Merging modern software development with electrons and metal
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My Toolbox — Software

What software do I like on my service laptop?

  • All my development software.  I never know when I might need a particular software package.
    • However, licensing can be an issue; nobody wants to pay extra money for a license that sits mostly unused on a laptop.  Some software allows for multiple installations.
    • If the software only allows for one installation, I prefer using a dongle to a software key, because it’s easy to move the dongle around — and way too easy to “lose” the software key (I’ve seen it happen every time with software keys, which why I hate software keys).
    • Software licensing based on the MAC address or such, that can be moved around easily (e.g. return key via internet, then check it out on another computer) is better, but is still a hassle.
    • Of course, the best vendors say: “You can copy the software; just don’t tell us” (said to me by a saleswomen for a large German automation vendor).
  • Electrical Schematic viewer
    • I don’t always have a paper schematics with me, so it’s important to be able to view schematics on my laptop.
    • Since our schematics are in DWG files, I use eDrawings as a convenient DWG file viewer.  You can also use a full AutoCAD clone; DoubleCAD XT (Windows only) and DraftSight (Windows, Mac, Linux) are both high quality, free AutoCAD clones.
  • Merge software with directory comparisons
    • I’ve found file comparison software to be a life-saver.  Version control is great, but a machine in the field might be in a different state.  I can use the directory comparison to quickly see what files have changed, and then zero in on the changes using file comparison, and then merge between the two versions if needed.  Some software handles three-way merges.
      • I just did this kind of directory comparison recently when upgrading two almost-but-not-quite-identical machines.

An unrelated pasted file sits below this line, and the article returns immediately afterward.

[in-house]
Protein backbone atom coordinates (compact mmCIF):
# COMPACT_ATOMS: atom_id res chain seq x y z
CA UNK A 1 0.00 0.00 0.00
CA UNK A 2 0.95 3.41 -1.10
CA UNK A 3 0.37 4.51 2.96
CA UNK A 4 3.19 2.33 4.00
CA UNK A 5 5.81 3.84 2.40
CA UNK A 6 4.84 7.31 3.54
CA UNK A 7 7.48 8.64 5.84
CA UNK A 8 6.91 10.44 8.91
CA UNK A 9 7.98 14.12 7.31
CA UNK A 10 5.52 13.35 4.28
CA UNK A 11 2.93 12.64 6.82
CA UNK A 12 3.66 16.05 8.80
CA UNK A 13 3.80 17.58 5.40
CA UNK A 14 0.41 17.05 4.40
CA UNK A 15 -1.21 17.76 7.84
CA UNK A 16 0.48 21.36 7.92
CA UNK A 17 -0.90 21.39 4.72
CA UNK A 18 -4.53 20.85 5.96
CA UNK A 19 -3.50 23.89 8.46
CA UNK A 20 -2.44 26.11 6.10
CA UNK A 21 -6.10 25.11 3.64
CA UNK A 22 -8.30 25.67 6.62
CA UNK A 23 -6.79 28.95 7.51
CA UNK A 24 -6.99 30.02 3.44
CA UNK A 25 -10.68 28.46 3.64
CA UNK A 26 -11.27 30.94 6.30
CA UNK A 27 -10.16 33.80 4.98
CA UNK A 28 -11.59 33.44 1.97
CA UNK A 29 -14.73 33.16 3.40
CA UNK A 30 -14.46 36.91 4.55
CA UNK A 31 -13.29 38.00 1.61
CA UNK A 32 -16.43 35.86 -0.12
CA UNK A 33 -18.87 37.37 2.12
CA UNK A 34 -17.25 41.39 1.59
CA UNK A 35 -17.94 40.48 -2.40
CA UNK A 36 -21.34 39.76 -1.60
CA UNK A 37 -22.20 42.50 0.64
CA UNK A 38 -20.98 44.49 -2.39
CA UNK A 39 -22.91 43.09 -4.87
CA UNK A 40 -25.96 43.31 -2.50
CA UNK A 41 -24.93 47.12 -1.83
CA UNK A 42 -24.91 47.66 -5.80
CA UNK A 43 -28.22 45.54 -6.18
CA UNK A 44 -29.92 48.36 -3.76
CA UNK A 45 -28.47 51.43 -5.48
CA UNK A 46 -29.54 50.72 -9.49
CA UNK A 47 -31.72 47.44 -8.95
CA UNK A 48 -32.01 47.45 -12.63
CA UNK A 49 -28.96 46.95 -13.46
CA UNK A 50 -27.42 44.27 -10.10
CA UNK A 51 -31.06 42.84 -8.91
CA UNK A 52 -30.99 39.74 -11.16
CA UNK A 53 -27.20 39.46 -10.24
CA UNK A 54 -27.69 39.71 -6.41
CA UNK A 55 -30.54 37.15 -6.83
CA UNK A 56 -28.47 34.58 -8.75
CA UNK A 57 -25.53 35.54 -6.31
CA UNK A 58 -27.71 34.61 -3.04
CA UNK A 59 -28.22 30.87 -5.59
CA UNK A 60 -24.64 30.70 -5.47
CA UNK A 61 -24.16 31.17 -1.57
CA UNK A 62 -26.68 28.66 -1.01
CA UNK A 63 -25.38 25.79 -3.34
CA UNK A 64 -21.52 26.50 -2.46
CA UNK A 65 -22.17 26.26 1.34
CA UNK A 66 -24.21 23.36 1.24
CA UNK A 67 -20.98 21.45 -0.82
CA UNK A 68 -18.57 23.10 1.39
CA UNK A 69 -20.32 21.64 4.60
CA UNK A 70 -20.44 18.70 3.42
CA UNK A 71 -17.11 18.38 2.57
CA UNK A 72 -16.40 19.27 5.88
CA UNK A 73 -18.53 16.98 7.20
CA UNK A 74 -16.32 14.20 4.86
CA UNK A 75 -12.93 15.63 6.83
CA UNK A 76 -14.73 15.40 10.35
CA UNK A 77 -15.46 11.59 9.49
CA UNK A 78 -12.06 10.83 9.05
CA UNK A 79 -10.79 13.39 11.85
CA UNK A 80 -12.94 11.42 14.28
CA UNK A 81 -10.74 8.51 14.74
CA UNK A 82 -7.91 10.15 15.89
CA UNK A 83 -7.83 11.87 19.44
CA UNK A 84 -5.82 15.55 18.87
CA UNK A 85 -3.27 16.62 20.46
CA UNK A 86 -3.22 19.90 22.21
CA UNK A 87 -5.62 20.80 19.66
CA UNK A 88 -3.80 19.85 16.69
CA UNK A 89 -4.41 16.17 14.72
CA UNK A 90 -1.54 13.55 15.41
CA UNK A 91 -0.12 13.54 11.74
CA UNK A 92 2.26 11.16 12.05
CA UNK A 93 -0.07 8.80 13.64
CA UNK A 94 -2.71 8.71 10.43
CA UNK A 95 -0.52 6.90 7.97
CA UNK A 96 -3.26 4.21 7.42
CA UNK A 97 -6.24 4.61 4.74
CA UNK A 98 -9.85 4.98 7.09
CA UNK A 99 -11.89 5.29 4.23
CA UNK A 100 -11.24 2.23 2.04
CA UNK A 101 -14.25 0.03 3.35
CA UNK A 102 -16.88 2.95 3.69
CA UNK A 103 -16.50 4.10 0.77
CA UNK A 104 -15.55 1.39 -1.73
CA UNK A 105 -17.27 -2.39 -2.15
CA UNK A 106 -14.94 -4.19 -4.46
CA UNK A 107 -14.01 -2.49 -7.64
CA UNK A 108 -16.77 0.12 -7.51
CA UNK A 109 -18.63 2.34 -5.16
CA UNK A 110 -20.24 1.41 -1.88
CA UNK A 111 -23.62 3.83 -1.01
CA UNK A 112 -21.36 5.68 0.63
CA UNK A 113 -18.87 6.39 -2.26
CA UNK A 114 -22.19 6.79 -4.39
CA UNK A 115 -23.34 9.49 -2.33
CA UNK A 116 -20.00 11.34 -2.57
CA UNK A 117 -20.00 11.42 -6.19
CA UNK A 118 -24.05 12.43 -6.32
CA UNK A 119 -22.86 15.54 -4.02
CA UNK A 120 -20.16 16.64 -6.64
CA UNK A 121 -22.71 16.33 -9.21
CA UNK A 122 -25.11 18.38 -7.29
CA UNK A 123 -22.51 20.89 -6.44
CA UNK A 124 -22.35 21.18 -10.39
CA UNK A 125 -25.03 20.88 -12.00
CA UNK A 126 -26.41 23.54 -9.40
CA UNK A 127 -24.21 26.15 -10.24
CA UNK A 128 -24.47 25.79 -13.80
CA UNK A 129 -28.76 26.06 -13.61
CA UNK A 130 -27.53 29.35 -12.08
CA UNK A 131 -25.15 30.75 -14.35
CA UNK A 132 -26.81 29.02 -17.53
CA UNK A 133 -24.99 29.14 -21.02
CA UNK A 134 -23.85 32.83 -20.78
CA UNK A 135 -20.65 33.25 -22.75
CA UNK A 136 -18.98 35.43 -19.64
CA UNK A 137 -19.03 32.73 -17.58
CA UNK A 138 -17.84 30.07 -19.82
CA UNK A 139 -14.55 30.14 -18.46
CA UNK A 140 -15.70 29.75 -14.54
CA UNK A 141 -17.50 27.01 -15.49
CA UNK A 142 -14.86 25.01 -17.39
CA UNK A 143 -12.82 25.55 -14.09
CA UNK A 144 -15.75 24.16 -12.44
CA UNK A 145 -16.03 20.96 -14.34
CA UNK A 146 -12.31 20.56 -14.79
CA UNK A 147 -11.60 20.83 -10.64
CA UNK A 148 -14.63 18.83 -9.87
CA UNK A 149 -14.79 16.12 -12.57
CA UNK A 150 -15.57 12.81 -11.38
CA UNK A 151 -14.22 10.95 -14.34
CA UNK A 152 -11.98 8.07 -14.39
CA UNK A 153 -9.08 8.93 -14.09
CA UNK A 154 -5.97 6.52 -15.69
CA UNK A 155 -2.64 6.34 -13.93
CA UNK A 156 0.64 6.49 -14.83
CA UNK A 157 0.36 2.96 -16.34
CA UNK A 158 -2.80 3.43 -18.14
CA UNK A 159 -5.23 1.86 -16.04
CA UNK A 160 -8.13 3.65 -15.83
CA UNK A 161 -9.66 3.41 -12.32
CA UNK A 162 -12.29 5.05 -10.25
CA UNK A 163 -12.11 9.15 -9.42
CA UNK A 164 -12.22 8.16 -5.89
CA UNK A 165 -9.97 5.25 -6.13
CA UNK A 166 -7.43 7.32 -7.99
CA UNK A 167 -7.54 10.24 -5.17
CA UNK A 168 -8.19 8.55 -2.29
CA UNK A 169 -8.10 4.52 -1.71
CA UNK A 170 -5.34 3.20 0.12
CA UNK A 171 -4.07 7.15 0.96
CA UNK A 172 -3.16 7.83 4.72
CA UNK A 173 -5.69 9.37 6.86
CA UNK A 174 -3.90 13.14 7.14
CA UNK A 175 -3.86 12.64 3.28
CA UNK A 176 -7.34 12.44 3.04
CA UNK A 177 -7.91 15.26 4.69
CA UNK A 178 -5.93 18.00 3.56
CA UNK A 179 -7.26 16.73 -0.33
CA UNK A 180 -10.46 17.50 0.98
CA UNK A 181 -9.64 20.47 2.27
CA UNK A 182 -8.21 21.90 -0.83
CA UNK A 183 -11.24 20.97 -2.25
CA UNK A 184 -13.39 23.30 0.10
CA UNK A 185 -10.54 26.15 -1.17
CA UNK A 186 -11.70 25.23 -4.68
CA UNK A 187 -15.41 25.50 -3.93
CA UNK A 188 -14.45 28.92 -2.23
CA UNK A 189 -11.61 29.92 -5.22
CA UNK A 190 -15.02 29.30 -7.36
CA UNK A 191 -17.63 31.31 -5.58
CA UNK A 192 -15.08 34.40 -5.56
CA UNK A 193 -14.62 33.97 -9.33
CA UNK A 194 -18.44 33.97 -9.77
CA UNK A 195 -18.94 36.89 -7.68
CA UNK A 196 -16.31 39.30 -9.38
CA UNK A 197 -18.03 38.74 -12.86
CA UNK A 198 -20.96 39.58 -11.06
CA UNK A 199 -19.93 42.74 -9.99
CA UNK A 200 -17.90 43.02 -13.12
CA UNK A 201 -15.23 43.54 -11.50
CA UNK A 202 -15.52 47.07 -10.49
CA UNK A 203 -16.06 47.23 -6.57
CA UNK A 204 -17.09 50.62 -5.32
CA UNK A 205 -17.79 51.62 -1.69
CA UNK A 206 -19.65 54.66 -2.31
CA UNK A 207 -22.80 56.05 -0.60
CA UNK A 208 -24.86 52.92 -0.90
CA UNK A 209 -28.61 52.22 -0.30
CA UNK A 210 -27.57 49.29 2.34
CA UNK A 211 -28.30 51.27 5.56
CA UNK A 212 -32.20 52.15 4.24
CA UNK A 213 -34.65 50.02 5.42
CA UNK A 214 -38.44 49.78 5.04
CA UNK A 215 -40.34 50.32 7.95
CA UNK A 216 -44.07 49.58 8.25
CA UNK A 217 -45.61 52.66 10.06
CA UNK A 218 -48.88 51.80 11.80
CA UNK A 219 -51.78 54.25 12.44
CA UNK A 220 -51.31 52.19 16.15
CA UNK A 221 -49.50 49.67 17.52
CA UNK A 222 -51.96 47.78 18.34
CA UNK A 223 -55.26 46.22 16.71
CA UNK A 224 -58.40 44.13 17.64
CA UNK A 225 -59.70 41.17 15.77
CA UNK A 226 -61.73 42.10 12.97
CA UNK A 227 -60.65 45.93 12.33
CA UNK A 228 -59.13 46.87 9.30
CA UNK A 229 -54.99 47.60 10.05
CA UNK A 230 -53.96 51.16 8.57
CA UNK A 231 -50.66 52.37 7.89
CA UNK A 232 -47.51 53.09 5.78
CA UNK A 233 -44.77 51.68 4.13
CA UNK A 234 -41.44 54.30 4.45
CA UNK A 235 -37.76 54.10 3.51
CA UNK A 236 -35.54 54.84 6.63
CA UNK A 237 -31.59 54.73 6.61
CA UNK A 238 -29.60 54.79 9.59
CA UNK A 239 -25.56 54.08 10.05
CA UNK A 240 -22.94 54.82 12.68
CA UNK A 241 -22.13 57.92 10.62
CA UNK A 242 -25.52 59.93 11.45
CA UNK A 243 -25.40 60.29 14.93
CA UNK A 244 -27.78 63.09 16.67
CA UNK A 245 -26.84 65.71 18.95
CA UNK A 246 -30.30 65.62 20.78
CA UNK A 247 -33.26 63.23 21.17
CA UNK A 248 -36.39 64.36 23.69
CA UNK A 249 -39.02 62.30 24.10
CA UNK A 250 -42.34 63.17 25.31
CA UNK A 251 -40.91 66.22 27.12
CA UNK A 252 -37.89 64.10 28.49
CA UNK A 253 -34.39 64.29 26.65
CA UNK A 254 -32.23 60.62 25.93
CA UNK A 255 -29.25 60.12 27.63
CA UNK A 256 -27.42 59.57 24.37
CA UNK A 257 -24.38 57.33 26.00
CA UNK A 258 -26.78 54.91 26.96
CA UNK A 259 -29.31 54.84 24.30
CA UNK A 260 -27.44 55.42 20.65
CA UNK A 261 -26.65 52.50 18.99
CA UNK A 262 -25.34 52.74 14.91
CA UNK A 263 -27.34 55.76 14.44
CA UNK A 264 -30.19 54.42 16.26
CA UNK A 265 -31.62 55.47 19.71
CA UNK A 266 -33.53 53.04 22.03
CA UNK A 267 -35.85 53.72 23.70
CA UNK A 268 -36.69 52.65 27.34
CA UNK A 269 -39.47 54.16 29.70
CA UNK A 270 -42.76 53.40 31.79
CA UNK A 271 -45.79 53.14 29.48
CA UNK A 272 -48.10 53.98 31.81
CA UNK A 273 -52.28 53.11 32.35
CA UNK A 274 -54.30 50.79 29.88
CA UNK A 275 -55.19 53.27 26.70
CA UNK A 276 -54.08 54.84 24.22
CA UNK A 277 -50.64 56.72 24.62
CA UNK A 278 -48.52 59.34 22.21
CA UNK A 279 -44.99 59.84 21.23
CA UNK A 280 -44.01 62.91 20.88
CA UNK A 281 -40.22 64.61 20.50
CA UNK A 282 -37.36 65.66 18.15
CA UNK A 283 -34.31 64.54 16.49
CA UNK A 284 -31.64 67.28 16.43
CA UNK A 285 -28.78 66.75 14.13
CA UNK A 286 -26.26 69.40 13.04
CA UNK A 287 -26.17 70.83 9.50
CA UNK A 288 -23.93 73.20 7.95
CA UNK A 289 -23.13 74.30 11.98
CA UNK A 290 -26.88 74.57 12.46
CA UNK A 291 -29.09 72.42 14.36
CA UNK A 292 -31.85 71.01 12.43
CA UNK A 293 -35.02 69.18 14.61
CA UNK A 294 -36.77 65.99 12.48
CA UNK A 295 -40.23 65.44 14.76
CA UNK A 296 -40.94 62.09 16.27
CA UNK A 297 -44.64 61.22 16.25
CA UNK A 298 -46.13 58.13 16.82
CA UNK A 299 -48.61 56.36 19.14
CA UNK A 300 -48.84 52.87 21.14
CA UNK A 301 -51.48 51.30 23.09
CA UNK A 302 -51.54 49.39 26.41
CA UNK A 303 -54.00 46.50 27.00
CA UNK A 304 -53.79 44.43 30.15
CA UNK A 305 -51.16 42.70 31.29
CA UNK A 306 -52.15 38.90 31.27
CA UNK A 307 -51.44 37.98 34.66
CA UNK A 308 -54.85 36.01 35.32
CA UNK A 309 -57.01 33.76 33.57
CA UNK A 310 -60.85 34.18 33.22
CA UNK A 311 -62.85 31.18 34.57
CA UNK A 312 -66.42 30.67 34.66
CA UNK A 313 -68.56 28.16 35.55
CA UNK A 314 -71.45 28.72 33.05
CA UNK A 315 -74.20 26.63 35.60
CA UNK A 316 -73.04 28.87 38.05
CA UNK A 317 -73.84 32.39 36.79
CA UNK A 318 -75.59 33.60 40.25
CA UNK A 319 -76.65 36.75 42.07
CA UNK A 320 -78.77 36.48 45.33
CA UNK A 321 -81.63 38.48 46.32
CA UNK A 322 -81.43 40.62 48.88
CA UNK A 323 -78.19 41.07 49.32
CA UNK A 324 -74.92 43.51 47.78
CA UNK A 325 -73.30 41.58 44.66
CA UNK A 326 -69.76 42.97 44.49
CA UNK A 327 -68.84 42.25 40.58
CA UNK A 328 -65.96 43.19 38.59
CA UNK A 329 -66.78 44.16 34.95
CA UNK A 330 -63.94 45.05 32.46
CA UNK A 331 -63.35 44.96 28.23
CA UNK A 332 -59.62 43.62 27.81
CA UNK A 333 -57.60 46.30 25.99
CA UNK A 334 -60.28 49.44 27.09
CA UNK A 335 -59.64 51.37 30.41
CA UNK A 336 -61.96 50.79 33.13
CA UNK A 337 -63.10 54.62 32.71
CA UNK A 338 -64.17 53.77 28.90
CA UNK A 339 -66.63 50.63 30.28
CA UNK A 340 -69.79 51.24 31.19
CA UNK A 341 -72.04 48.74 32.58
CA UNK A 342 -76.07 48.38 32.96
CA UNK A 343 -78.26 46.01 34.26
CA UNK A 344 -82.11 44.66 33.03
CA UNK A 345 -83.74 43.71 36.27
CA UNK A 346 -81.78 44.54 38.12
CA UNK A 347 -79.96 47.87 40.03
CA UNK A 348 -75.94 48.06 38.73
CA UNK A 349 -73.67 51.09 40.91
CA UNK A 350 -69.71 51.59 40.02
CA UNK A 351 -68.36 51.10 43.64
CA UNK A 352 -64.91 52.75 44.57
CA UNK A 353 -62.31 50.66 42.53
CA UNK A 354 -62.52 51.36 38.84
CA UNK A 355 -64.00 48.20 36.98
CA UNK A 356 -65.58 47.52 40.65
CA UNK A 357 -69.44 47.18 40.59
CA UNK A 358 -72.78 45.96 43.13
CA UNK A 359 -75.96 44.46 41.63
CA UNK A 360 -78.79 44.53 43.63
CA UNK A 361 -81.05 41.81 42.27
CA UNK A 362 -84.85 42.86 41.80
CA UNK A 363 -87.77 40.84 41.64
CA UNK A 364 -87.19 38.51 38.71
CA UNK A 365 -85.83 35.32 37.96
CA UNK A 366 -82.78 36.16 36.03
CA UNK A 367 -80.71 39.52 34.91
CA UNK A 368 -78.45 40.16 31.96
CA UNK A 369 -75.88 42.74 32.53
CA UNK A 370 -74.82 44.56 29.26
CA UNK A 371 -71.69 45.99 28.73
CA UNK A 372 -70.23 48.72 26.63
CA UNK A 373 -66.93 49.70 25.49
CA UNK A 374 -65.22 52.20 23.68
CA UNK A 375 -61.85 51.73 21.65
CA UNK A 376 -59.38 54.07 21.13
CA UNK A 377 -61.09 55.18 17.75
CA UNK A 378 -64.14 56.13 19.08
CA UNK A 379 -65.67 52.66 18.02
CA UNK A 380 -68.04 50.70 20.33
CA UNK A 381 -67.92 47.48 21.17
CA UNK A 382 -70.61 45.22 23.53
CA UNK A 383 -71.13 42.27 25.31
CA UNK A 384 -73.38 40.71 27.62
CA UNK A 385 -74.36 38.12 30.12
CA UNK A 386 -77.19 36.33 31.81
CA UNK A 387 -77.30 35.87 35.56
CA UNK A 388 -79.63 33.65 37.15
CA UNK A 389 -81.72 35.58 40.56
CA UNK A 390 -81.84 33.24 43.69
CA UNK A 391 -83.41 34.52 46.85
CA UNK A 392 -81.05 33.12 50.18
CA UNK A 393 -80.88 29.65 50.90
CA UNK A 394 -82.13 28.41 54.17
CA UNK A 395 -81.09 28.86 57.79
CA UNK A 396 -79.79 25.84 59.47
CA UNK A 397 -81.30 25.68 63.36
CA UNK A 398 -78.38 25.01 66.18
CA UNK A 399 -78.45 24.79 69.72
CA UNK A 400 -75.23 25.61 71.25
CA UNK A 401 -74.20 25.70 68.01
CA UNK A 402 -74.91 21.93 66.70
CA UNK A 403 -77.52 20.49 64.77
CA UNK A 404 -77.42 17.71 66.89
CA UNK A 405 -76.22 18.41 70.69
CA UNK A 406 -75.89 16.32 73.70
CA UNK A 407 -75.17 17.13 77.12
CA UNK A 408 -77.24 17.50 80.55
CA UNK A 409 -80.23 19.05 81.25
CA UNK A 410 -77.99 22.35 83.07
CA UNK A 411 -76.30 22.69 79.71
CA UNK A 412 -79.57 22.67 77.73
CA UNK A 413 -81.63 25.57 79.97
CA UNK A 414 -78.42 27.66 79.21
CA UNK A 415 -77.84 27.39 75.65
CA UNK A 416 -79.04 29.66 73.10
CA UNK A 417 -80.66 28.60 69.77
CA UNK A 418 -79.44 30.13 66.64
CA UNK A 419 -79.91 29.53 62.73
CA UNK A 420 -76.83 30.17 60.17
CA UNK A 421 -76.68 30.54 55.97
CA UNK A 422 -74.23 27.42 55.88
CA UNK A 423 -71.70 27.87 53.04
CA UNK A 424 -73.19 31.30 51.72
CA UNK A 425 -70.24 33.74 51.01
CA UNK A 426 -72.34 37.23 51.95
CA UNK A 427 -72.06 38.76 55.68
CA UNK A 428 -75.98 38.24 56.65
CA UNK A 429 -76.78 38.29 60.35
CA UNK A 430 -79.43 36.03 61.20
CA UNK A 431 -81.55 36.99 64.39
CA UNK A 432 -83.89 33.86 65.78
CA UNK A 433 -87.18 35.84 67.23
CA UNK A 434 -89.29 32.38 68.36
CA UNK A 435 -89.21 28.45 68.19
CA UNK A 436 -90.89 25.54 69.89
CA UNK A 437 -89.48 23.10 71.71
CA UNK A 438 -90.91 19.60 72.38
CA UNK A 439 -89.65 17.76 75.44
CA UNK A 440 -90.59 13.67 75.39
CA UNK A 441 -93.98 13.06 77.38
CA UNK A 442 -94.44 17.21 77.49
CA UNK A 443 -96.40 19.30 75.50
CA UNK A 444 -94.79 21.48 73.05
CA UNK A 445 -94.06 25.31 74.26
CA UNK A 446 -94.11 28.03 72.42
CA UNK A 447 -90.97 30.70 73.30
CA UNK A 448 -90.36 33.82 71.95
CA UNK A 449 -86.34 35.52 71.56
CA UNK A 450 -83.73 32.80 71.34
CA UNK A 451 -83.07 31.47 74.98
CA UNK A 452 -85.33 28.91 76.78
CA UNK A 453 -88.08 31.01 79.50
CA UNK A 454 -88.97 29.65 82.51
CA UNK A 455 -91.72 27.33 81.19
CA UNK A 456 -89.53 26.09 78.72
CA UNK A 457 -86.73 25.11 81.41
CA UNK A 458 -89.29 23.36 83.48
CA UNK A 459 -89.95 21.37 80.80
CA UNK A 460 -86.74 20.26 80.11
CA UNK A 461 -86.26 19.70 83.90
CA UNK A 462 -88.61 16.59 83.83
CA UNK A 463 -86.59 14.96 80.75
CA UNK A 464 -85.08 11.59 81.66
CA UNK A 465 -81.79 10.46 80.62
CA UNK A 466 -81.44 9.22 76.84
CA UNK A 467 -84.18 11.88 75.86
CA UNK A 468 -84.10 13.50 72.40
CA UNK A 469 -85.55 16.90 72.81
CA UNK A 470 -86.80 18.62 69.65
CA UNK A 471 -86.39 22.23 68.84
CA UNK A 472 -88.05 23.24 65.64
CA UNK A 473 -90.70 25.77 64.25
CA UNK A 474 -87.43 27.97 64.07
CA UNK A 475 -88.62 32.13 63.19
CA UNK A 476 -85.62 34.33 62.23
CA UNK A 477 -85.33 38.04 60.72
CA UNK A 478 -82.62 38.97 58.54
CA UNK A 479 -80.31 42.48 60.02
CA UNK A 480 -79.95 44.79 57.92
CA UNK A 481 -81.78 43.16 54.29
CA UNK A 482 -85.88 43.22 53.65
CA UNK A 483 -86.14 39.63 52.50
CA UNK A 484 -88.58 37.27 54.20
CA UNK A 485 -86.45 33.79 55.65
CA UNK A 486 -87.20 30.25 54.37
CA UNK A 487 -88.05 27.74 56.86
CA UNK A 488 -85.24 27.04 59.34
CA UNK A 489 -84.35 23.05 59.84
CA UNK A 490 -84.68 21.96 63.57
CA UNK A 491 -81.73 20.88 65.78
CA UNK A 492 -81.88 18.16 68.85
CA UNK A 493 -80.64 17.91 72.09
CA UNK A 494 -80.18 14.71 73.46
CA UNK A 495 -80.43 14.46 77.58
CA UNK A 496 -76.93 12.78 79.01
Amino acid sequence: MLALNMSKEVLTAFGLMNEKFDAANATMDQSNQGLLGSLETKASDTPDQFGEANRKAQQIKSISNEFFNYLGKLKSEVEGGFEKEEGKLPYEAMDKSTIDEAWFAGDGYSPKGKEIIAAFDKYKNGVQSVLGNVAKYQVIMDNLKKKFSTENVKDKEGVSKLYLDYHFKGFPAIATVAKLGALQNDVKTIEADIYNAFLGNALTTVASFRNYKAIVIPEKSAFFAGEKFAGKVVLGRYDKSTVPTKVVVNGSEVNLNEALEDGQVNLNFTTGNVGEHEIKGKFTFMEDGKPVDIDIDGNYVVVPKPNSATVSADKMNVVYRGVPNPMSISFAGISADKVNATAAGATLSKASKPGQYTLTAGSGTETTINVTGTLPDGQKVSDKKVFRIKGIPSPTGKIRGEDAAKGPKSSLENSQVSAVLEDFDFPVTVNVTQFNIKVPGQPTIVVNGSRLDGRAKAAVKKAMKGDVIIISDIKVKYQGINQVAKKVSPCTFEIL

• I’ve been using Araxis Merge for a long time, and have no regrets about spending my money on it.  I’ve used some free options (such as TortoiseMerge with TortoiseSvn), but I feel Araxis works better for some file comparisons.   TortoiseMerge doesn’t do directory comparisons.
  • If you use a personal laptop for work, consider using a Virtual Machine (VM) to keep your private and professional lives separate.  With USB pass through features, you should be able to access USB, serial (via USB to serial converters), and networked equipment from within the VM.
  • In the future, I might look at taking my version control system with me; since I’m currently running Subversion and Trac in a Virtual Machine, I could do it easily by copying the VM to my laptop.


1 riscy { 04.19.11 at 7:45 pm }

“personal laptop for work, consider using a Virtual Machine (VM)” What you use to create VM and pro & con of VM. Does it requires other license to run Window-7.

I keep project drive on seperate partitioning away from other (private) partition by TrueCrypt.

It far better to keep all document/work out from Window 7 partition in case it crash and lose data by reinstall.

To keep file sync, I use simple version of sync software with my local desktop PC but it not the same as subversion. It just the backup.

2 Tony { 04.20.11 at 9:42 am }

I’m currently using VirtualBox; I’ve used VMWare server in the past, but newer versions are a little awkward for workstation use. Supposedly now VMWare Player can be used, but I haven’t tried it yet. The Windows XP virtual PC in Win7 Pro should work (and comes fully licensed; it might be the best choice if you have Win7 Pro); based on a quick search, it looks like it can be easily copied.

I also like a two partition setup, with the OS on C and data on D.

The TrueCrypt idea is good, but you have to install all your work software on your PC, but with a VM it’s installed there and doesn’t affect the host OS. In my case, I have some complicated setups with a lot of COM components that aren’t always compatible with each other, so I use several VMs even on my work desktop PC.

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